nCPAP. Nasal continuous positive airway pressure

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nCPAP (nasal Continuous Positive Airway Pressure) is the most commonly used mode of non-invasive respiratory support in premature infants and newborns as well as the basis for several further variants such as NIPPV, SNIPPV and NHFV. When using nCPAP, the patient must be able to breathe spontaneously, since no breaths are administered.

The main parameter in nCPAP therapy is the PEEP (positive end expiratory airway pressure) which describes the pressure at the end of expiration.

During spontaneous breathing without nCPAP, the inspiratory pressures may in some cases reach negative values in the airway. With nCPAP, the patient’s entire respiratory cycle – inspiration as well as expiration ­– can be kept at a positive pressure level. 

  • Improvement in oxygenation

  • Prevention of alveolar collapse

  • Reduction in breathing effort

  • Maintenance of functional residual capacity

  • Stabilization of the airways (Mahmoud RA, Roehr CC, Schmalisch G. Current methods of non-invasive ventilatory support for neonates. Paediatr Respir Rev. 2011;12(3):196-205. doi:10.1016/j.prrv.2010.12.0011​)

Basic mode for all our devices

medinCNO, medinCNOmini and medin-NC3 offer nCPAP in combination with expanded modes such as ApneaCPAP, NIPPV, SNIPPV or NHFV. Our EasyBlender, BubbleCPAP and the medinSINDI work exclusively with nCPAP.

In addition to these special nCPAP devices, many ventilators – for example Hamilton Medical devices – can also be used.

Common to all variants is the fact that they build up pressure in the patient’s airway from the interaction of breathing gas flow and defined resistances. The type of nasal interface plays an important role here.


Conventional nCPAP, continuous flow CPAP, passive CPAP

The nCPAP interface (Miniflow) is connected to a ventilator, a driver unit or with a BubbleCPAP system via an inspiratory and expiratory branch of the tubing system.

There is a valve at the end of the expiratory branch which opens or closes, depending on the selected PEEP. The gas flow circulating in the system creates the desired pressure at this valve.


Variable flow CPAP, active CPAP

The nasal interfaces of these systems (Medijet) are equipped with a valve which generates the pressure directly at the interface in conjunction with the gas flow. They are therefore also often referred to as CPAP generators.

It is typical to use a tubing system with only one inspiratory branch in combination with a CPAP device.


The following parameters are to be set

  • Basic flow: In L/min; In the medinSINDI, EasyBlender, medinCNO, medinCNO and medinNC3 devices as control parameter for the CPAP pressure; In L/min; In the BubbleCPAP system as basic flow in the tubing system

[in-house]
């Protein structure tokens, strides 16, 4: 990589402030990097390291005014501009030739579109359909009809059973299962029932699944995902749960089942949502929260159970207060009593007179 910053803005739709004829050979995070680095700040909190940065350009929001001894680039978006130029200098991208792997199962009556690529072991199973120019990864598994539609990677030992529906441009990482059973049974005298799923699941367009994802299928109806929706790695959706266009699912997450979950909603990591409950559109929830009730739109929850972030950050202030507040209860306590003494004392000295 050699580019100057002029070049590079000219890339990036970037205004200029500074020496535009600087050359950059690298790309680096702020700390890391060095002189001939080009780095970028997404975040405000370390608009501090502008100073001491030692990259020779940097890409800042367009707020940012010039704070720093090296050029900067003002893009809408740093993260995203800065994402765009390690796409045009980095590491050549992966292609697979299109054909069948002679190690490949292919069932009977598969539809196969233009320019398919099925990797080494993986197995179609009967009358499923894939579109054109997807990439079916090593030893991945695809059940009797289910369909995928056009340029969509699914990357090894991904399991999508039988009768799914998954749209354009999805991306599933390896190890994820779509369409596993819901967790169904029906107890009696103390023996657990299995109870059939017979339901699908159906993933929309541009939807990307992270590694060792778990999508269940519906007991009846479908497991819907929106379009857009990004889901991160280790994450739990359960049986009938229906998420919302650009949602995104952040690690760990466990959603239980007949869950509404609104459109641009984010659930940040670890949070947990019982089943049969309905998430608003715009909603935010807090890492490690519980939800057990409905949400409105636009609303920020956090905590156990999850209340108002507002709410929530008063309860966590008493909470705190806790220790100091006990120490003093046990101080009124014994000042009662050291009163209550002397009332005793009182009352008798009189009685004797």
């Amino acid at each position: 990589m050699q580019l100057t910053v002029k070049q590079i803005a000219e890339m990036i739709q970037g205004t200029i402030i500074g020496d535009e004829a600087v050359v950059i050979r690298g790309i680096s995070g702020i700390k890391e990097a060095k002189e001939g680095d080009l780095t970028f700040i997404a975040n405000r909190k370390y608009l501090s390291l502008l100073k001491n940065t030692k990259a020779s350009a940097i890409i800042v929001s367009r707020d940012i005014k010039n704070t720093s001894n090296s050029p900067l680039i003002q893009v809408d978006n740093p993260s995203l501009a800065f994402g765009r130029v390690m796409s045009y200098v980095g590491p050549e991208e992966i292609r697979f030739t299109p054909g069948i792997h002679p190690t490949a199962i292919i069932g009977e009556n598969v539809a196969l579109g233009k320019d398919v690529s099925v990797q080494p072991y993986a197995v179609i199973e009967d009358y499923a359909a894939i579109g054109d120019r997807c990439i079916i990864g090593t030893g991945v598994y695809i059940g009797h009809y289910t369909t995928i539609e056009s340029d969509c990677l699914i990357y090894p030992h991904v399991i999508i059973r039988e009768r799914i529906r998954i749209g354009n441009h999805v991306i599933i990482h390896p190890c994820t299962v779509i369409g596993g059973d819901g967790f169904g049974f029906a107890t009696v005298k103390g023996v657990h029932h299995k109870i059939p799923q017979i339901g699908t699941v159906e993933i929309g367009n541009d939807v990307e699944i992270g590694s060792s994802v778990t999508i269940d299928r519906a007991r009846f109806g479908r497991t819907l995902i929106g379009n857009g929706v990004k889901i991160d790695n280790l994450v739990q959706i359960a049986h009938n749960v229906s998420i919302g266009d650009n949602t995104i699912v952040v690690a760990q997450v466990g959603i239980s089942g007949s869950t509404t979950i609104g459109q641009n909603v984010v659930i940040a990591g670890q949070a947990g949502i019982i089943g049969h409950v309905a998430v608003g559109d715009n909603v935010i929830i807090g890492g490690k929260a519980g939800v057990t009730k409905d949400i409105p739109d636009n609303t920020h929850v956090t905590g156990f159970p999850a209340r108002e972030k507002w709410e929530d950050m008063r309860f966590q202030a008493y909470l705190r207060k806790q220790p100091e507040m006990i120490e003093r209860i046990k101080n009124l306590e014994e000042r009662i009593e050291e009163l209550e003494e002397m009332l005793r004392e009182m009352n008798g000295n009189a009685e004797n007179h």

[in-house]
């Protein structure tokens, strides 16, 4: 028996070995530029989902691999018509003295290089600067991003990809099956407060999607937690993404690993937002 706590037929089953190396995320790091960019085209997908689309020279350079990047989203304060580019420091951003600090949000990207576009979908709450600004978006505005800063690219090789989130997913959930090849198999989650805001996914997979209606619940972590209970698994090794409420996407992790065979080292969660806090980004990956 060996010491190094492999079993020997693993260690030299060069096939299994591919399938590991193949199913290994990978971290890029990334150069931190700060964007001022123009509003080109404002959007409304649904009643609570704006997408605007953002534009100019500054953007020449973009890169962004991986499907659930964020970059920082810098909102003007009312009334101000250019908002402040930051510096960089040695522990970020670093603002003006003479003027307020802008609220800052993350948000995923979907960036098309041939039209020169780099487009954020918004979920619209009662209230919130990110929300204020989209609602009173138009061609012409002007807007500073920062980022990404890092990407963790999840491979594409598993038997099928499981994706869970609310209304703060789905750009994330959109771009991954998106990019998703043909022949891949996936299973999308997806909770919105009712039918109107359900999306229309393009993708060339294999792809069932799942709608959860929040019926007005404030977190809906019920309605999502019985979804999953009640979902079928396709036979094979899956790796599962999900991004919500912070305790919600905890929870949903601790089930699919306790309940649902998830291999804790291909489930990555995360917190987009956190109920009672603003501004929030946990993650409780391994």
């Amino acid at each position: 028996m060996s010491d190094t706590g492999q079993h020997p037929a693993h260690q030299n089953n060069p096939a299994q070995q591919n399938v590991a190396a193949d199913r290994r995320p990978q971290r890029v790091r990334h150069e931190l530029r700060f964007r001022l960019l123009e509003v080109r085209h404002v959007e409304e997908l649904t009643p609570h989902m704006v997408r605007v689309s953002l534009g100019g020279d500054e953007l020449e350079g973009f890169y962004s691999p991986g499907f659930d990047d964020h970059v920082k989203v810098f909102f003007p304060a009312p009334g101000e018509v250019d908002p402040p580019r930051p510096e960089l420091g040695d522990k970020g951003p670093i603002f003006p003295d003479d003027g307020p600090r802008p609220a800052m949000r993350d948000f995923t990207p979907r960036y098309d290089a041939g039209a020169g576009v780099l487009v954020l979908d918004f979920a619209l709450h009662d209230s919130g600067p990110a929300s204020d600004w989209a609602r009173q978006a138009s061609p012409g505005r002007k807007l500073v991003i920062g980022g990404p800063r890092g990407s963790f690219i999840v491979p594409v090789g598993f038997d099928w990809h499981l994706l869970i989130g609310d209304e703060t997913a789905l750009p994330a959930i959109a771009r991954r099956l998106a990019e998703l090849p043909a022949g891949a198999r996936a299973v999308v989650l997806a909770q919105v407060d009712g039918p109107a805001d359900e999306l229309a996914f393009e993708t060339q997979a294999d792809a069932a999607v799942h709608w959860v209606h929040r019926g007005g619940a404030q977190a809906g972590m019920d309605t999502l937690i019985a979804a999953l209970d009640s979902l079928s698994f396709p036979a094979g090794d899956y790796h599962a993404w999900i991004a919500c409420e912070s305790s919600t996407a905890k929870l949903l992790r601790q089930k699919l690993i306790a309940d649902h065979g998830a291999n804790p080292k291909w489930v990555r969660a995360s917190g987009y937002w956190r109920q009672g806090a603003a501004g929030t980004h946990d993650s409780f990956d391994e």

• Push flow: Additional adjustable breathing gas flow with which a peak pressure can be generated in order to trigger a manual breath (medinCNOmini, medinCNO, medinNC3)
  • BubbleCPAP pressure adjustment: In cm; immersion depth of the expiration cylinder in the water of the surge tank
  • Oxygen supply

1 Peep/CPAP
2 Amplitude of the spontaneous breathing with regard to the PEEP
3 Pressure signal of spontaneous breathing

Current methods of non-invasive ventilatory support for neonates.

Mahmoud RA, Roehr CC, Schmalisch G. Current methods of non-invasive ventilatory support for neonates. Paediatr Respir Rev. 2011;12(3):196-205. doi:10.1016/j.prrv.2010.12.001

Non-invasive ventilatory support can reduce the adverse effects associated with intubation and mechanical ventilation, such as bronchopulmonary dysplasia, sepsis, and trauma to the upper airways. In the last 4 decades, nasal continuous positive airway pressure (CPAP) has been used to wean preterm infants off mechanical ventilation and, more recently, as a primary mode of respiratory support for preterm infants with respiratory insufficiency. Moreover, new methods of respiratory support have been developed, and the devices used to provide non-invasive ventilation (NIV) have improved technically. Use of NIV is increasing, and a variety of equipment is available in different clinical settings. There is evidence that NIV improves gas exchange and reduces extubation failure after mechanical ventilation in infants. However, more research is needed to identify the most suitable devices for particular conditions; the NIV settings that should be used; and whether to employ synchronized or non-synchronized NIV. Furthermore, the optimal treatment strategy and the best time for initiation of NIV remain to be identified. This article provides an overview of the use of non-invasive ventilation (NIV) in newborn infants, and the clinical applications of NIV.